What do you look forward to on Thanksgiving? The turkey? The stuffing? The pie? Personally, I find myself looking past the holiday and towards pot pie, which I especially appreciate as an excellent means of using leftovers, breathing new life into things like roasted carrots and turkey. Something about food in pie form seems like magic—as if covering them in a crust is transformational.
Another great thing about pot pie is its simple formula: Chicken (or turkey) + vegetables + thick sauce + crust = pot pie. That’s it, really!
Here's how to approach making pot pie without a recipe:
Decide your meat, if you will be using any. You could use leftover Thanksgiving turkey, braised chicken, beef, or just roast vegetables. When not using leftovers, I like to sear and then braise my chicken in the pot pie’s sauce (see below). The meat flavors the sauce, and the sauce gently cooks the meat.
There are the classic vegetable options, such as potatoes, carrots, celery, onion, and frozen peas. You have the option of either roasting the root vegetables or letting them cook in the sauce. Either works! Roasting is efficient and the high heat caramelizes the vegetables’ exterior, which means big flavor. On the other hand, cooking them in the sauce makes them very tender, so it’s really a personal preference. There’s really only two requirements, in my opinion: Onions and/or leeks should be added to the sauce pot after your meat is seared to cook in the meaty juices (if you're using leftover meat, just sauté the onions and/or leeks in olive oil or butter), and peas should be the last thing added so they remain bright green and tender.
There is, of course, no need to restrict yourself to the classics. I always encourage using seasons to your advantage. Why restrict yourself when, in the midst of fall, there’s butternut squash, mushrooms, sunchokes, and hearty greens like lacinato kale and Swiss chard? Whatever vegetables you choose, chop, slice, peel, and prep accordingly. Even though it's more work, I like to cook all my vegetables separately, since each one requires different cooking times. If this isn't for you, just be aware that vegetables will cook at different rates and to give something like potatoes more time than kale.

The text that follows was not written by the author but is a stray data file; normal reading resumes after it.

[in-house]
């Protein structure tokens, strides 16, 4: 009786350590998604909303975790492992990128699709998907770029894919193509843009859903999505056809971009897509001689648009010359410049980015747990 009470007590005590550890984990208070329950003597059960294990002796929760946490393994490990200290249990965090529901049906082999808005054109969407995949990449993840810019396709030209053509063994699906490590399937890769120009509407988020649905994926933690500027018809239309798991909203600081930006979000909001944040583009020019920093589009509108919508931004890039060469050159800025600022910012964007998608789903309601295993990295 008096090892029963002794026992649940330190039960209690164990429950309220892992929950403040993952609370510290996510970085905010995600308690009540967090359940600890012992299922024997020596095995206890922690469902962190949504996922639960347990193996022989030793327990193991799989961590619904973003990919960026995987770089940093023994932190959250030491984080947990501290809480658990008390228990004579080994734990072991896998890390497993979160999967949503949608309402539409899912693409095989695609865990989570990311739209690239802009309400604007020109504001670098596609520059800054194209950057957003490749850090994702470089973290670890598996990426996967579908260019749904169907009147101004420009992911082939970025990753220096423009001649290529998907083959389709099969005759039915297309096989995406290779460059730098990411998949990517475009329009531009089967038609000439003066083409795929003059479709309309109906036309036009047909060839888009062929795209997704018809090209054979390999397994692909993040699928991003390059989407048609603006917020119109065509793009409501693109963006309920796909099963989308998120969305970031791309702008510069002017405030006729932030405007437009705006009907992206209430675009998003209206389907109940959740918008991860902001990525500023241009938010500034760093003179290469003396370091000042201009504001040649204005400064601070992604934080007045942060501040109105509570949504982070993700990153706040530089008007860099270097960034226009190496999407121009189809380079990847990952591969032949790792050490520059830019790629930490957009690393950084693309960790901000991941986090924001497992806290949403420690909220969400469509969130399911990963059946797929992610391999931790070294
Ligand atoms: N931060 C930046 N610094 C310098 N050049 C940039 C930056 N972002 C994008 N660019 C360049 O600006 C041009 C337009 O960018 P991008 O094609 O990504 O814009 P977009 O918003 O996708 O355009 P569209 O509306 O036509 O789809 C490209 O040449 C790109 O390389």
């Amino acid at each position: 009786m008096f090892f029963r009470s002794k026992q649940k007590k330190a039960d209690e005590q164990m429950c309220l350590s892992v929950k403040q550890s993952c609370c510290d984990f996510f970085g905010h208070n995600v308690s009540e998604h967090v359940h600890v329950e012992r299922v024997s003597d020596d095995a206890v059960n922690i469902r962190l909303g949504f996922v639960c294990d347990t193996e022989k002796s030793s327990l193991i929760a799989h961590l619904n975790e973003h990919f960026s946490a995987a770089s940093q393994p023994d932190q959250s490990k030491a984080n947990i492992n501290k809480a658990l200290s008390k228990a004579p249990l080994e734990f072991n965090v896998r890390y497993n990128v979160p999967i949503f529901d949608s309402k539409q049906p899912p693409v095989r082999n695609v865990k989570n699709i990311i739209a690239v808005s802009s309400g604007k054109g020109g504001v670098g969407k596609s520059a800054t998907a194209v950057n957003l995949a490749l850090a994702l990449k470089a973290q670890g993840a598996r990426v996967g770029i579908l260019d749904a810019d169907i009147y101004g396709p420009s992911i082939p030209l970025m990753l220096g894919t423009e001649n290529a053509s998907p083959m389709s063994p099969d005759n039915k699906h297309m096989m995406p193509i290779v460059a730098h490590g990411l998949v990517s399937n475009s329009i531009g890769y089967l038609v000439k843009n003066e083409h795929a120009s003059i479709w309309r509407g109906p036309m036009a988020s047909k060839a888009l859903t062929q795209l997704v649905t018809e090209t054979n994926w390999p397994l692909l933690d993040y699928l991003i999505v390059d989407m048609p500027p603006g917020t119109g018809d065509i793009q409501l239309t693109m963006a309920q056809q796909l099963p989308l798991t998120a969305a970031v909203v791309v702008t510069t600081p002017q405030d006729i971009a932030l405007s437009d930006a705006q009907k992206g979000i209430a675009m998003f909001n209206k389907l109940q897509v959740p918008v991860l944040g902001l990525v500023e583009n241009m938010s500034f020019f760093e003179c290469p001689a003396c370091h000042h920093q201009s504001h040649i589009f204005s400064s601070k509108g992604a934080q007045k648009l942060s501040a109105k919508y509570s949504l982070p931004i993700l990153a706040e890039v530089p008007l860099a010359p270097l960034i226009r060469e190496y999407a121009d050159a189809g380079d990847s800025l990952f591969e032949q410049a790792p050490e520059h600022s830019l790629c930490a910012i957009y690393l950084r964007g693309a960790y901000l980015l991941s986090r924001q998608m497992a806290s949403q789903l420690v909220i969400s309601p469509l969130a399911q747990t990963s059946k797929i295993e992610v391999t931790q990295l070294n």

Sauce is the glue that holds pot pie together. To ensure you have a nice thick sauce, you need to make a roux (for a detailed explanation of how to do this, see here). Remember to not to let the roux brown too much. The point is to cook off the raw flour flavor and activate the starches, which will thicken the sauce. After your roux is ready, slowly whisk in chicken stock and bit of milk. In order for your roux to work its thickening magic, you need to allow this all to come to a boil and simmer briefly. After you have a nice, thick sauce, you can add your meat back to the pot (if not using leftovers) and simmer gently until it’s cooked through. Now’s also the time to add any vegetables you'd like to cook in the sauce, if you are not roasting them! When the meat is cooked, take it out of the sauce, and chop it.
If you want a light puffy flaky crust, you can make things easy for yourself and buy some puff pastry dough. Dufour makes a particularly good one. It will be frozen when you buy it and patience is key here: Take your time and let your crust defrost properly before trying to work with it. The other option is to use pie dough (this is my favorite recipe).
Choose your ovenproof vessel. For individual pot pies, you can use medium-sized ramekins or small cast iron pots or skillets. For a large, family-style pot pie, opt for a cast iron skillet, baking dish, or even a pie plate. Anything ovenproof and deep enough to contain all the different components will work.
Add a mix of your vegetables and however much diced chicken, turkey, or meat of choice you like (adjust the amount of vegetables to meat depending on your desired ratio). Blanket with sauce. You want there to be a 1/2 inch between the sauce and the top of your container.
Next, add your crust. An easy way to neatly get the crust on your dish is to roll it over a rolling pin and use the rolling pin to transfer it over, then unroll the dough off the rolling pin and onto your dish. Your dough should cover the container completely with a 1-inch overhang. Fold the dough’s edges under and crimp them with the tines of a fork to seal the crust. Add some deep slits in the center of each pot pie to allow the steam to vent and brush with egg wash (beat an egg with a teaspoon or two of water). I also like to sprinkle some coarse salt over the crust or grated Parmesan, if I'm feeling fancy.
Bake your pies in a 375° F oven until the crust has browned nicely and you can see the stew bubbling underneath, about half an hour. Remember everything under the crust is already cooked, so baking is really just for the lid.
What's in your favorite pot pie? Let us know in the comments!